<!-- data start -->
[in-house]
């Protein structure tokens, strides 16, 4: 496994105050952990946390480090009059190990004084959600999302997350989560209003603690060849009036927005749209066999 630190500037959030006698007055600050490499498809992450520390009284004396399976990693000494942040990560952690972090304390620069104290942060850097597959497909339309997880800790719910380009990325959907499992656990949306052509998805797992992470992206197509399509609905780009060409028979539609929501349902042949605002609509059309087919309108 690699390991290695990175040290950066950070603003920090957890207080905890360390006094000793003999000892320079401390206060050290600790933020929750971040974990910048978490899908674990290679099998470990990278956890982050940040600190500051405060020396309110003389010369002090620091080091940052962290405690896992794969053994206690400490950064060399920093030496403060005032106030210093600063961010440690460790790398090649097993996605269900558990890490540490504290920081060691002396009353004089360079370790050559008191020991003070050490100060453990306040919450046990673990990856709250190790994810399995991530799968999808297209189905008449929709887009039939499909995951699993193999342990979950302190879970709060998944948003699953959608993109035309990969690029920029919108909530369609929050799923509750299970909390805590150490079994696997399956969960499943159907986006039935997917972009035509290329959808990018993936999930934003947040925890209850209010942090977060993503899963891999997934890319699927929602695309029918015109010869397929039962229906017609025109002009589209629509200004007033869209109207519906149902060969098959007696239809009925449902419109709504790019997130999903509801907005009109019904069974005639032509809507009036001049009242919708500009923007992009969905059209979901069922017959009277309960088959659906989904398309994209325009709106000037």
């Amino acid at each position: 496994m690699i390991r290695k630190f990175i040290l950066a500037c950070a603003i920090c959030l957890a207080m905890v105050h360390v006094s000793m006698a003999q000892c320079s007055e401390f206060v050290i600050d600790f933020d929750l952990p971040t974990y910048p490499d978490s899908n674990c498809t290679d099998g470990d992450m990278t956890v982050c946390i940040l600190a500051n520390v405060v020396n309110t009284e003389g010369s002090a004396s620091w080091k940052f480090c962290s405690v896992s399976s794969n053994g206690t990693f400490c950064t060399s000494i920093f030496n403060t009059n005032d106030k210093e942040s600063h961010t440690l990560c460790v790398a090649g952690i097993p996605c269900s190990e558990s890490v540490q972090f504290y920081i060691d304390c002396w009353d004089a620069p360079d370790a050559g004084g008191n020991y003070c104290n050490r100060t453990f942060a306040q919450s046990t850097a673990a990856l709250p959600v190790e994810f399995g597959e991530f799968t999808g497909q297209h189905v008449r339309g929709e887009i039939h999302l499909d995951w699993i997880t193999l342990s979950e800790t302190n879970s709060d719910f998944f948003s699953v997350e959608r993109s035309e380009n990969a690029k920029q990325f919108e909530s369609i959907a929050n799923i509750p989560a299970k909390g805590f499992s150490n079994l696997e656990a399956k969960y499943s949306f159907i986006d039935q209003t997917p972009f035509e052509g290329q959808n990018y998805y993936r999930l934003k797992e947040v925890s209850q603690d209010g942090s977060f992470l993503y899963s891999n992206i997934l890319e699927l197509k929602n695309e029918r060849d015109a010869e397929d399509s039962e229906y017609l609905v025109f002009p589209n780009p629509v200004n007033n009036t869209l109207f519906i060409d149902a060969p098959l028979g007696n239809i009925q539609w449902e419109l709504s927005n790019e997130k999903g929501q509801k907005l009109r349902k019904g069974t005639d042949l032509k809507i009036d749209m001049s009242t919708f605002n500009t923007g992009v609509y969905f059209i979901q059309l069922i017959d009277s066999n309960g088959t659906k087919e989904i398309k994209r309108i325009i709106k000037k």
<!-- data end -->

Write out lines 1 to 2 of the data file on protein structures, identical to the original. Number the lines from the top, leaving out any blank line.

[in-house]
């Protein structure tokens, strides 16, 4: 496994105050952990946390480090009059190990004084959600999302997350989560209003603690060849009036927005749209066999 630190500037959030006698007055600050490499498809992450520390009284004396399976990693000494942040990560952690972090304390620069104290942060850097597959497909339309997880800790719910380009990325959907499992656990949306052509998805797992992470992206197509399509609905780009060409028979539609929501349902042949605002609509059309087919309108 690699390991290695990175040290950066950070603003920090957890207080905890360390006094000793003999000892320079401390206060050290600790933020929750971040974990910048978490899908674990290679099998470990990278956890982050940040600190500051405060020396309110003389010369002090620091080091940052962290405690896992794969053994206690400490950064060399920093030496403060005032106030210093600063961010440690460790790398090649097993996605269900558990890490540490504290920081060691002396009353004089360079370790050559008191020991003070050490100060453990306040919450046990673990990856709250190790994810399995991530799968999808297209189905008449929709887009039939499909995951699993193999342990979950302190879970709060998944948003699953959608993109035309990969690029920029919108909530369609929050799923509750299970909390805590150490079994696997399956969960499943159907986006039935997917972009035509290329959808990018993936999930934003947040925890209850209010942090977060993503899963891999997934890319699927929602695309029918015109010869397929039962229906017609025109002009589209629509200004007033869209109207519906149902060969098959007696239809009925449902419109709504790019997130999903509801907005009109019904069974005639032509809507009036001049009242919708500009923007992009969905059209979901069922017959009277309960088959659906989904398309994209325009709106000037």